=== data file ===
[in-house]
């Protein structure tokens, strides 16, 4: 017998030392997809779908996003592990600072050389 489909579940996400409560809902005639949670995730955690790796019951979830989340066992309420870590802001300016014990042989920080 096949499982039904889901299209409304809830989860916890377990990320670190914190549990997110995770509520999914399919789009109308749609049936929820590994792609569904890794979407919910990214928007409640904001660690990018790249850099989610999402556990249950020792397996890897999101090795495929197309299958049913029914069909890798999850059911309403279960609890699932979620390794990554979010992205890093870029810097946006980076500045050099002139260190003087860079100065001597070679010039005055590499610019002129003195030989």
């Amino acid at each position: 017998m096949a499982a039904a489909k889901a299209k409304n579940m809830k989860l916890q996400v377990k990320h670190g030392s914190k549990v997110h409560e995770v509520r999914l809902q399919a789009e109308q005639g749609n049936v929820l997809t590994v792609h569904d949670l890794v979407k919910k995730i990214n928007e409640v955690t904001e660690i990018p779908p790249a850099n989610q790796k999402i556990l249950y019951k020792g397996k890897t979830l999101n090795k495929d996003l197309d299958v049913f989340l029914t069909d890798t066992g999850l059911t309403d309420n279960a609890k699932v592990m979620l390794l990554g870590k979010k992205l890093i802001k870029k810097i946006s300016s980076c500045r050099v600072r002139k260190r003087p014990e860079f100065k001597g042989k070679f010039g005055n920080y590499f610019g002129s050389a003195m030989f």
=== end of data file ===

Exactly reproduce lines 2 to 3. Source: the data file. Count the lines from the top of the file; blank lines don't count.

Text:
């Protein structure tokens, strides 16, 4: 017998030392997809779908996003592990600072050389 489909579940996400409560809902005639949670995730955690790796019951979830989340066992309420870590802001300016014990042989920080 096949499982039904889901299209409304809830989860916890377990990320670190914190549990997110995770509520999914399919789009109308749609049936929820590994792609569904890794979407919910990214928007409640904001660690990018790249850099989610999402556990249950020792397996890897999101090795495929197309299958049913029914069909890798999850059911309403279960609890699932979620390794990554979010992205890093870029810097946006980076500045050099002139260190003087860079100065001597070679010039005055590499610019002129003195030989």
């Amino acid at each position: 017998m096949a499982a039904a489909k889901a299209k409304n579940m809830k989860l916890q996400v377990k990320h670190g030392s914190k549990v997110h409560e995770v509520r999914l809902q399919a789009e109308q005639g749609n049936v929820l997809t590994v792609h569904d949670l890794v979407k919910k995730i990214n928007e409640v955690t904001e660690i990018p779908p790249a850099n989610q790796k999402i556990l249950y019951k020792g397996k890897t979830l999101n090795k495929d996003l197309d299958v049913f989340l029914t069909d890798t066992g999850l059911t309403d309420n279960a609890k699932v592990m979620l390794l990554g870590k979010k992205l890093i802001k870029k810097i946006s300016s980076c500045r050099v600072r002139k260190r003087p014990e860079f100065k001597g042989k070679f010039g005055n920080y590499f610019g002129s050389a003195m030989f």